Speakers

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Robert Wilson

Nobel Prize Winner

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Senior Scientist at the Smithsonian Astrophysical Observatory of the Harvard Smithsonian Center for Astrophysics in Cambridge Massachusetts. Nobel Prize in Physics in 1978.
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Sir Harold Kroto

Nobel Prize Winner

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Francis Eppes Professor of Chemistry at Florida State University where he is carrying out research in nanoscience and cluster chemistry. Nobel Prize in chemistry in 1996.
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Richard Dawkins

Ethologist & Evolutionary Biologist

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Ethologist, evolutionary biologist and author of ‘The Selfish Gene’, ‘The Extended Phenotype’ and ‘The God Delusion’ among others. Was the University of Oxford’s Professor for Public Understanding of Science.
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Brian May

Astrophysicist, musician, singer and songwriter

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Brian May, CBE, has a PHD in astrophysics from Imperial College, and was Chancellor of Liverpool John Moores University from 2008 to 2013. He has also published research articles in the field of the solar Zodiacal dust cloud. Dr May is most widely known as lead guitarist and founding member of the legendary rock band Queen. He is an active animal rights advocate and was appointed a vice-president of animal welfare charity the RSPCA in September 2012.
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Alexei Leonov

Russian Cosmonaut

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On 18 March, 1965, Alexei Leonov became the first human to conduct a space walk. This historic event occurred on the Voskhod 2 flight. He was outside the spacecraft for 12 minutes and nine seconds connected to the craft by a 5.35 meter tether. At the end of the spacewalk, his spacesuit had inflated in the vacuum of space to the point where he could not re-enter the airlock. He opened a valve to allow some of the suit’s pressure to bleed off and was barely able to get back inside the capsule. From 1976 to 1982, Leonov was the commander of the cosmonaut team (“Chief Cosmonaut”) and deputy director of the Yuri Gagarin Cosmonaut Training Center. Leonov is an accomplished artist whose published books include albums of his artistic works.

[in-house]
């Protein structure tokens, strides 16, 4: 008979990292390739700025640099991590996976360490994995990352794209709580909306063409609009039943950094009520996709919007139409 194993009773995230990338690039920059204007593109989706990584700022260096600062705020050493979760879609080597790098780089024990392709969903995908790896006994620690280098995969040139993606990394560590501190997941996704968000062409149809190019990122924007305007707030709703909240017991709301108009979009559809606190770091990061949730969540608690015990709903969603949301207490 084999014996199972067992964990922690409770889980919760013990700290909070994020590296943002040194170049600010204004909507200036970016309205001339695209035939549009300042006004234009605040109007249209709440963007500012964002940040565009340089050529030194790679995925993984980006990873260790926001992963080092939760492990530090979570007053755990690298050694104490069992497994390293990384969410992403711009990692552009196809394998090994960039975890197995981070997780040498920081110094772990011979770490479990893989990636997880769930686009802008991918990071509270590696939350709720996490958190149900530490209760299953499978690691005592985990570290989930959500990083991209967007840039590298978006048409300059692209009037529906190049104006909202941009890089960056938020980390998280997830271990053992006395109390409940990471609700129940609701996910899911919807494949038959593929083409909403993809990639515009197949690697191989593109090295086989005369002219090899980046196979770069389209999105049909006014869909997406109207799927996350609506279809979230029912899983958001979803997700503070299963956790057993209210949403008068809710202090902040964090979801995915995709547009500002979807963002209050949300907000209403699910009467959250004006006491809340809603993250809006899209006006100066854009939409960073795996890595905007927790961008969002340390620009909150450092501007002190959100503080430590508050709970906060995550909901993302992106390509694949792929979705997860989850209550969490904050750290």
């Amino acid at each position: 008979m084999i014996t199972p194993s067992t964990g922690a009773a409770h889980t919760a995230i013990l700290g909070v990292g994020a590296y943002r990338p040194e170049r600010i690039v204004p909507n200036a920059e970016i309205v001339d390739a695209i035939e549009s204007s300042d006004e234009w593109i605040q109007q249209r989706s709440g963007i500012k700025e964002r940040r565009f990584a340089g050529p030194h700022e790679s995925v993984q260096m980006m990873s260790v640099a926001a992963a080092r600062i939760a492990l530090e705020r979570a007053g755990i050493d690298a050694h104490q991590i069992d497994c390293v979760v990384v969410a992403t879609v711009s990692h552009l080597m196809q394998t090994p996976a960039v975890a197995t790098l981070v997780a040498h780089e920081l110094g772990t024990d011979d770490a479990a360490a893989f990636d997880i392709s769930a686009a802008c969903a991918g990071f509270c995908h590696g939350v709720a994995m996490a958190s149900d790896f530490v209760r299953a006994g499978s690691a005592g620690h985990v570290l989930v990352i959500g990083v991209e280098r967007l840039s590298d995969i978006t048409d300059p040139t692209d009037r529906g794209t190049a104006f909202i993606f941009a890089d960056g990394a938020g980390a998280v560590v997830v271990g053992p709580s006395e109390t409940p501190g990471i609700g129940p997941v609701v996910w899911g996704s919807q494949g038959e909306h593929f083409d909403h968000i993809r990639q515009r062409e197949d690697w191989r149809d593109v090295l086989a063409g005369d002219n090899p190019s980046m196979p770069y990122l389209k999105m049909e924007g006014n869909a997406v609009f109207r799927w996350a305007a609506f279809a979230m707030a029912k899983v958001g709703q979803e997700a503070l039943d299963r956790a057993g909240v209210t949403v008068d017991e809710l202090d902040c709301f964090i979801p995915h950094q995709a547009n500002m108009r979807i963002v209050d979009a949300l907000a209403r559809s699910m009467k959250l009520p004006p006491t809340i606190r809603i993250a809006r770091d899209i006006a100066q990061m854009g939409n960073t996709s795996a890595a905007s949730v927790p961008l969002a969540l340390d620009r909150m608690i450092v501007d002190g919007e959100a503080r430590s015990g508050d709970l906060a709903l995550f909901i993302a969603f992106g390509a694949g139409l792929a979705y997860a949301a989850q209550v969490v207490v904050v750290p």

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Charles “Charlie” Duke

Apollo 16 Astronaut

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Participated as Orion lunar module pilot on the Apollo 16 mission in 1972 and explored Descartes. The Apollo 16 mission is considered one of the most successful, due to the number of experiments performed on lunar terrain, and the amount of rocky material brought to Earth.
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Walter “Walt” Cunningham

Apollo 7 Astronaut

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Ronnie Walter Cunningham (born March 16, 1932), better known as Walt Cunningham, is a retired American astronaut. In October, 1968, he was the lunar module pilot for the eleven day Apollo 7 mission. The first manned test flight of the third generation US spacecraft. Cunningham participated in and executed maneuvers enabling the crew to perform exercises in transposition and docking and lunar orbit rendezvous with the S-IVB stage of the Saturn IB launch vehicle. He has also been a fighter pilot, physicist, entrepreneur, venture capitalist, author of The All-American Boys, lecturer, and host of the radio show Lift-off to Logic. After high school, Cunningham joined the US Navy in 1951, and began flight training in 1952. He served on active duty as a fighter pilot with the U.S. Marine Corps from 1953 until 1956. From 1956 to 1975 he served in the Marine Corps Reserve programme, ultimately retiring at the rank of Colonel. Cunningham received his Bachelor of Arts degree in 1960 and his Master of Arts degree in 1961, both in Physics, from the University of California at Los Angeles. He then worked as a scientist for the Rand Corporation while pursuing a doctorate. While with Rand, he worked on classified defense studies and problems of the earth’s magnetosphere.
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Katerina Harvati

Professor of Paleoanthropology

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At the Institute for Early Prehistory and Medieval Archaeology and the Senckenberg Center for Human Evolution and Paleoenvironment, University of Tübingen. Her research focuses on Neanderthal evolution, modern human origins and the application of 3-D geometric morphometrics and virtual anthropology to paleoanthropology. Her research was named one of the top 10 scientific discoveries of the year 2007 by TIME magazine for demonstrating the African origin of all modern humans. In 2010 she was elected Fellow of the American Association for the Advancement of Science for her contributions to Paleoanthropology